Author’s Note: This column appears in the Feb. 9 issue of The Villanovan
Did you see that NBA game a few weeks back? You know the one I’m talking about, right? It featured that team with all the superstars, who play where the sun shines year-round. You must know which team I’m talking about—they’re on TV all the time. Remember that highlight dunk where that one player leapt over the other? It made ESPN’s Top 10! I’ll tell you what: I love that team. I hate that team.
Because in the NBA, two teams meet all of the above criteria, but elicit very different reactions. Like most fans of the NBA that do not reside in either Los Angeles or Miami, I love the Clippers, and I hate the Heat. But why? Why do fans have such varying reactions to two nearly identical teams?
The similarities are striking. First, both teams have two bona fide superstars with highlight-ready styles of play.
In South Beach, it’s LeBron and D-Wade. In Lob City, it’s Blake Griffin and CP3. Four players that are unquestionably in every expert’s Top 10 list of the best players in the NBA. But more importantly, the four players are arguably the top four highlight-producing players in the league. For example, LeBron’s recent “alley-oop-over-a-helpless-John-Lucas” was dubbed Dunk of the Year by Twitter, ESPN and the like. That is, until 24 hours later, when Griffin scaled 7-footer Kendrick Perkins like King Kong climbing the Empire State Building.
Next, both cities find themselves with a historically weak franchise with title aspirations, so much so that players are taking pay cuts to go there.
The Clippers have been the butt of every NBA-related joke of the past two decades. They’ve employed such morons as Mike Dunleavy, Michael Olowokandi and Darius Miles. So when Griffin underwent knee surgery before playing a single NBA game, fans assumed it was just Clipper business as usual. But now that Griffin is healthy and Chris Paul is running the point, players have been lining up to play in Lob Angeles. Recently freed from his Chinese contract, Kenyon Martin—a legitimate NBA talent—took a (relatively) paltry $2.5 million deal to play with Griffin & Co. In comparison, his last deal was for $91 million over seven years. Martin wants to win, and the Clippers offer that opportunity.
Similarly, in Miami, players are taking cuts to take their talents to South Beach. Former star-turned-amateur-sumo-wrestler Eddy Curry is making just over a million a year, and title-starved veteran Shane Battier signed up with the Heat this offseason for what might be his last chance at a championship.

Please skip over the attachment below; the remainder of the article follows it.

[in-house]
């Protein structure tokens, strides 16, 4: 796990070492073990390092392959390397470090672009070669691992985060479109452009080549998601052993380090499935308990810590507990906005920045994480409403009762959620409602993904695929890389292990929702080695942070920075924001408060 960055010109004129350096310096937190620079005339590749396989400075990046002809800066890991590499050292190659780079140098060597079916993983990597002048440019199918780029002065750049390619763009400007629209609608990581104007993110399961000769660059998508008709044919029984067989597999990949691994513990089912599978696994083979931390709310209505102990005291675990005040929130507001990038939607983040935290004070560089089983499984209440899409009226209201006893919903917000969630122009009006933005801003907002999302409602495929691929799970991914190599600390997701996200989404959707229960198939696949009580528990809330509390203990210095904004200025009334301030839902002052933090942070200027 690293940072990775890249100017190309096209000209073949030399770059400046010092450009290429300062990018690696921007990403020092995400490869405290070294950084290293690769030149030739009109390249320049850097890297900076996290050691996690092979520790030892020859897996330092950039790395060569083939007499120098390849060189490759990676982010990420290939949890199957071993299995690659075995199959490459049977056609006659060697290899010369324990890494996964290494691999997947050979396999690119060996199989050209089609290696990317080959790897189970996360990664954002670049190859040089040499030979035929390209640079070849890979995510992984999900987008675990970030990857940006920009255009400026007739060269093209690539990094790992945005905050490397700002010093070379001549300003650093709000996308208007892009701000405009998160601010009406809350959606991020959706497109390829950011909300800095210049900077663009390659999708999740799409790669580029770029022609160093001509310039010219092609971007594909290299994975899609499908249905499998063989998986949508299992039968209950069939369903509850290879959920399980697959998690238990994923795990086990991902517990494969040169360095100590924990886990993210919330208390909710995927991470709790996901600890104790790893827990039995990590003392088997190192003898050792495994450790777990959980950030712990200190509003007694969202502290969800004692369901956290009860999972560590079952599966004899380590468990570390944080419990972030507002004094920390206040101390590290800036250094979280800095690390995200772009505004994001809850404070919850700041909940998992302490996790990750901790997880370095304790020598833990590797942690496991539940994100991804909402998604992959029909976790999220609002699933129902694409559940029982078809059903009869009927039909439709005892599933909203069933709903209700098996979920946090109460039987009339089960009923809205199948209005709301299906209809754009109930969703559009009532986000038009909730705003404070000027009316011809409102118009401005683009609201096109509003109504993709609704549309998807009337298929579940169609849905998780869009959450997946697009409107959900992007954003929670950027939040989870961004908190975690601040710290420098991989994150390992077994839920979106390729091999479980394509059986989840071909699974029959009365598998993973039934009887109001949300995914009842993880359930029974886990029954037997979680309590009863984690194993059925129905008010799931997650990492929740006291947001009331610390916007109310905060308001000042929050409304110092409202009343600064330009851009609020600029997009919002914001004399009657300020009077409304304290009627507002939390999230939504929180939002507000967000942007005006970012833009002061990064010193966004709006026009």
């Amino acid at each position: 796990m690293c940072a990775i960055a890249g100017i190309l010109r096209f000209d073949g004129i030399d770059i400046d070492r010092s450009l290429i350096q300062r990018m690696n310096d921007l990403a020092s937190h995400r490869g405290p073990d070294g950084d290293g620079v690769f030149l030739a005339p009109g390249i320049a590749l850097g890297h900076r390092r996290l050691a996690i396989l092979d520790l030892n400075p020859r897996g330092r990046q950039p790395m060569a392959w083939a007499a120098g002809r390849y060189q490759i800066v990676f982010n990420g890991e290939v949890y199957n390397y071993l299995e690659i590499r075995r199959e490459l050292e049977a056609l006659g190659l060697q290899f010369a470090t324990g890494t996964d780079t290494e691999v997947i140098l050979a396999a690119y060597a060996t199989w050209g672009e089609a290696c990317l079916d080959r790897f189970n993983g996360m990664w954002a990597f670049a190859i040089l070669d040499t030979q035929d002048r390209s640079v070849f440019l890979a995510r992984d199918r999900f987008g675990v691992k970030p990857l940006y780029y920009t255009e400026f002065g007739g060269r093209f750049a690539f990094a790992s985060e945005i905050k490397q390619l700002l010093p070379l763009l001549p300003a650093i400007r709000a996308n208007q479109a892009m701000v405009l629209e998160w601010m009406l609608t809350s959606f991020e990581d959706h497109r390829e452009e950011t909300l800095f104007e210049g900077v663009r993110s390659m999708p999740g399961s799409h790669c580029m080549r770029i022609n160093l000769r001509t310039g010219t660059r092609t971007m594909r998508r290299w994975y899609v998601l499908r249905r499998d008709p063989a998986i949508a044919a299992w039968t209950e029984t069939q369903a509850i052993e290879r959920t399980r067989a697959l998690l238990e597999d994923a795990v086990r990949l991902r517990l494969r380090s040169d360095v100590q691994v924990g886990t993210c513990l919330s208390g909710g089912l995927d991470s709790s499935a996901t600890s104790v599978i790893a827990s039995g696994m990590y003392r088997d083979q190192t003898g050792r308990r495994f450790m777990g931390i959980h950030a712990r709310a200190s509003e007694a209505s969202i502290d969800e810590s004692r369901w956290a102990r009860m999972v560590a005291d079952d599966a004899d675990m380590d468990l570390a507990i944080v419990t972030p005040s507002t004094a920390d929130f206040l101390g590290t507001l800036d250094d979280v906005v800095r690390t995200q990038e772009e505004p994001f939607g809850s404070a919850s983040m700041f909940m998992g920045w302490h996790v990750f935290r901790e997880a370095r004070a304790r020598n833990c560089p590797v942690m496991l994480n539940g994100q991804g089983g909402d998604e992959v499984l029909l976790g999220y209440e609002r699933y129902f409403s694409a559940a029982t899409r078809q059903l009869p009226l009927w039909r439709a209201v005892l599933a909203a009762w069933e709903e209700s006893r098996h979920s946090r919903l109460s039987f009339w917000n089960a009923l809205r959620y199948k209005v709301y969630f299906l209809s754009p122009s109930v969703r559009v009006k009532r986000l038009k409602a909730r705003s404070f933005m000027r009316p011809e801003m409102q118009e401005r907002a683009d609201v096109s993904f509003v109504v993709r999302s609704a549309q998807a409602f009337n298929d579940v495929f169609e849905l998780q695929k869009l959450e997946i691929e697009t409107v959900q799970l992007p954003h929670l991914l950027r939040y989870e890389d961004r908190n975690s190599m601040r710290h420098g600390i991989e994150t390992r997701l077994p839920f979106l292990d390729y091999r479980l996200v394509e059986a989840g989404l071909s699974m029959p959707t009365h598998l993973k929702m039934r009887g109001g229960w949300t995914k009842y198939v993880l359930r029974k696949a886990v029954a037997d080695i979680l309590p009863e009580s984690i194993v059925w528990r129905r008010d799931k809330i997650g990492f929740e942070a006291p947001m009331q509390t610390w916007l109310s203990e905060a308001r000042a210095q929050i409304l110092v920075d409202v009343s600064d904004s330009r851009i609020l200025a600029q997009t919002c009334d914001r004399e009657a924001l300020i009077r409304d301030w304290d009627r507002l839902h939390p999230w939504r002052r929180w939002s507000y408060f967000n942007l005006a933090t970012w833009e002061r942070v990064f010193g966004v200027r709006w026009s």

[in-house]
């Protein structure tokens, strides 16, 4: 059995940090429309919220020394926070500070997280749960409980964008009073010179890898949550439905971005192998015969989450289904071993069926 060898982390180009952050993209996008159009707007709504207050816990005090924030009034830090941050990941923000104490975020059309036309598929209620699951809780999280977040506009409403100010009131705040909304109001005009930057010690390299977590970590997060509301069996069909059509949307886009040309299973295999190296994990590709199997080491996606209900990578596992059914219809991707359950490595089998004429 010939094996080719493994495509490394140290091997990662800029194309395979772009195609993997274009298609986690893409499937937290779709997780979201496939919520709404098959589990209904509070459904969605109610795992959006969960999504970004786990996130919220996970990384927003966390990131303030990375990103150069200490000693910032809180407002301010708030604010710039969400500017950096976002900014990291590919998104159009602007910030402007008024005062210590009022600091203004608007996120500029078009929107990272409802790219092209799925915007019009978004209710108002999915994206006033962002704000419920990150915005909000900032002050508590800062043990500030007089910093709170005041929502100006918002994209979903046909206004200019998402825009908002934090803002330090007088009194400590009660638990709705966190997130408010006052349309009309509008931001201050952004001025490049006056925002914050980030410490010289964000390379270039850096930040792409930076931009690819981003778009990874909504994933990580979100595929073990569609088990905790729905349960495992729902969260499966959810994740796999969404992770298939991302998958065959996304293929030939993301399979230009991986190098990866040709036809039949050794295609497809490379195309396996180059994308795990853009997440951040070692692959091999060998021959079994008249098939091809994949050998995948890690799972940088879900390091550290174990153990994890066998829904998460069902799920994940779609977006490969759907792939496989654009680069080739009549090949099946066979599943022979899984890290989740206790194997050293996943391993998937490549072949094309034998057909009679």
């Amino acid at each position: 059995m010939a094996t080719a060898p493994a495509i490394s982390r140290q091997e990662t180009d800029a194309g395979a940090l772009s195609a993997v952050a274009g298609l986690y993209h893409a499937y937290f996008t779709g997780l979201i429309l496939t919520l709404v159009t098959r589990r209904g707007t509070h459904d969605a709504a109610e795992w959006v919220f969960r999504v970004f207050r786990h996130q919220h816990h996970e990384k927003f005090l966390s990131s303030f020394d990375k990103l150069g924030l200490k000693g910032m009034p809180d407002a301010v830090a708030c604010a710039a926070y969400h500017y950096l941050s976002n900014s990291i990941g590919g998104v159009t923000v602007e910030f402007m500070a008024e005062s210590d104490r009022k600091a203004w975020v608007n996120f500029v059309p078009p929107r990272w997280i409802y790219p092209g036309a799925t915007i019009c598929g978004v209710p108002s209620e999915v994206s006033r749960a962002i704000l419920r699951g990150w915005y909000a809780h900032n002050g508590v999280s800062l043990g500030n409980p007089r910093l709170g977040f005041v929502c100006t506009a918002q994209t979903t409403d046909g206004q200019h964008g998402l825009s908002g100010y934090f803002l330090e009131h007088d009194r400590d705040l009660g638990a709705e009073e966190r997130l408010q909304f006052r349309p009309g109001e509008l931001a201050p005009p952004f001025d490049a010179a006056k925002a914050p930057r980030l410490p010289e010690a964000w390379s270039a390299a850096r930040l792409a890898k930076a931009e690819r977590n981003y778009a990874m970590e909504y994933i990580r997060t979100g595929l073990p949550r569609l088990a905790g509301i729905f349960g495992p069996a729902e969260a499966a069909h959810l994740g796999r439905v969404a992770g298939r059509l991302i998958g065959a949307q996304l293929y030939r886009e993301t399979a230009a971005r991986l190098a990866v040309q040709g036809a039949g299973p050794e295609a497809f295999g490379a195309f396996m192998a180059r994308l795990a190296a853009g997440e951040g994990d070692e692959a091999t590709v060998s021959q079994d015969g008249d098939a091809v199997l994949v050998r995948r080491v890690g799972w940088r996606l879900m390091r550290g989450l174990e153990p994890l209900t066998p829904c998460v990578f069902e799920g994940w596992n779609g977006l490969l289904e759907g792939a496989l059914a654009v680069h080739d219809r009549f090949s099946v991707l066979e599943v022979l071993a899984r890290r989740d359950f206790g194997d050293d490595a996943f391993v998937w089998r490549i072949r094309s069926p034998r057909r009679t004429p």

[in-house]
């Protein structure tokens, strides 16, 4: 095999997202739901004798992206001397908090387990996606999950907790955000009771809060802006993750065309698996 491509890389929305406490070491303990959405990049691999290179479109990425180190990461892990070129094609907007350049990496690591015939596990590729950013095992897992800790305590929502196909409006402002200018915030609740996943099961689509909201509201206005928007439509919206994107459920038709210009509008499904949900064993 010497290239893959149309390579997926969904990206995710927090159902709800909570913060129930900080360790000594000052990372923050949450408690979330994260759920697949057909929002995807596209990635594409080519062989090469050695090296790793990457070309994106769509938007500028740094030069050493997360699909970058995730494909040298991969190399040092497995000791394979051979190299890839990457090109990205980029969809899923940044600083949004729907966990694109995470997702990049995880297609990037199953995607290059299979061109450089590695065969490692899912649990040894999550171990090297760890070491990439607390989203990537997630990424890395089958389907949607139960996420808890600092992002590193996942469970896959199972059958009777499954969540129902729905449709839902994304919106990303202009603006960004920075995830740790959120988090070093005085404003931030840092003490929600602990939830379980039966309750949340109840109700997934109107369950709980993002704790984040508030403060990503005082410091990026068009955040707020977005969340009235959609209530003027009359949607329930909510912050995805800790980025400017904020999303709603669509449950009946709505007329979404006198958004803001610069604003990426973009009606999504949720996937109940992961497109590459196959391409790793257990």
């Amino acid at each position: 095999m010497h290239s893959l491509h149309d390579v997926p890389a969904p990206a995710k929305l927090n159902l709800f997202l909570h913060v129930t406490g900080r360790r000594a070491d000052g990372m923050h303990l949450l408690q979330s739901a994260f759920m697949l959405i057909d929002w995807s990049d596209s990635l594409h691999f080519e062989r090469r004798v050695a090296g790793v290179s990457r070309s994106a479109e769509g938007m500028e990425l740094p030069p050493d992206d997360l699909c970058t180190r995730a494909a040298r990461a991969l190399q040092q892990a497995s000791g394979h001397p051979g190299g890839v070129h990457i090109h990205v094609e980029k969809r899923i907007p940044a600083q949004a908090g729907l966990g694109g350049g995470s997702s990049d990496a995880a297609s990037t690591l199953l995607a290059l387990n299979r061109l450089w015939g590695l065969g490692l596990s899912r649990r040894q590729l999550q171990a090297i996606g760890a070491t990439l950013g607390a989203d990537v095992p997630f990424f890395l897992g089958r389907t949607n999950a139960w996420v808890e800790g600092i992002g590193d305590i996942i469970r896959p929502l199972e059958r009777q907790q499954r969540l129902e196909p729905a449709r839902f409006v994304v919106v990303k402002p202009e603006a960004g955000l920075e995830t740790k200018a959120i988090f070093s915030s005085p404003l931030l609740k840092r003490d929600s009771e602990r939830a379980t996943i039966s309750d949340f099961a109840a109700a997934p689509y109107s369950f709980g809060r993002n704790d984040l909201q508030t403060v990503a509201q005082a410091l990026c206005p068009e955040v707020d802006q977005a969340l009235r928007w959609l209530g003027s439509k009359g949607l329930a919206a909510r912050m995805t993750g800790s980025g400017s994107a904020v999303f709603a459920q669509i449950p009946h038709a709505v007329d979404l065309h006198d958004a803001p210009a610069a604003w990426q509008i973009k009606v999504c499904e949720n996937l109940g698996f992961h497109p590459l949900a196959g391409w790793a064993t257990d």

Still, poll basketball fans around the country, and the answer will remain the same. The Clippers are fun, and the Heat are pretentious. And I think I have it figured out.
As sports fans, we obviously want one thing for our teams above all else: to win. We like to think that the players we root for have that as their number one goal as well. That might not always be the case, but that’s a different argument entirely.
On the court, we want our players to fight as hard as they can, leave it all on the line and live up to every other cliché that fits the given circumstances. If you cheat, we deride you. If you try to skirt the rules, we judge you. If you try to gain an unfair competitive advantage, we don’t trust you. Hence the difference between the Clips and the Heat.
Two summers ago, LeBron, Chris Bosh, and Wade colluded—details of which are still a bit fuzzy—to create a super-team of three of the top players in the NBA. Technically, nothing they did was against the rules. But by maneuvering around the free agency minefield, the Heat were the first team to be constructed by the playersrather than the agents and general managers. One would think that this radical construction would make us more likely to support them. By taking control of their own destiny, they could be America’s team. But instead, everything about the Heat’s creation felt contrived, from the meetings James held where prospective suitors wooed him like a contestant on The Bachelor, to the welcoming ceremony where the theatrics rivaled that of a Madonna halftime show. (Sadly, no slack-lining dancers.)
In L.A., you could literally watch the genuine enthusiasm of players Griffin and DeAndre Jordan as they learned the news that Paul would soon be joining them. The two big men were caught on tape celebrating when they learned the All-Star point guard was headed west. Griffin even coined the term “Lob City” amidst the chaos, effectively ending the careers of at least three marketing interns before they even started. Yes, NBA Commissioner and Supreme Ruler David Stern did make a slightly-more-than-questionable decision by vetoing the trade that would have sent Paul to the other Staples Center locker room, but the point is this: The Clips were born in the same fashion that every other contender has been before—organically, through trades and smart drafting, with a few brilliant free-agent signings mixed in.
Does it make sense for us to hate the Heat? No, not really. Personally, I can’t stand LeBron for the arrogant way he rebuked Cleveland, all for an easy road to a championship. But should we hate the Heat for exploiting a loophole? It’s essentially the same argument that pundits make against Republican candidate Mitt Romney. The man is celebrated for being a shrewd businessman, but chastised for using his understanding of the tax code to reap personal gains. We want people to succeed in America, but we can’t stand if their knowledge of the system swings the odds too far in their favor.
Who knows the true reason why everyone hates the Heat? Maybe people just resent LeBron for not accepting the fact he’s losing his hair. Maybe the idea of Chris Bosh holding up the Finals trophy is far too terrifying for any NBA fan to visualize. I don’t know. But I do know one thing. Since my Celtics won’t be winning anything this year, I’m pulling for the Clip Show this year.
Lob City trick, Lob Lob City trick.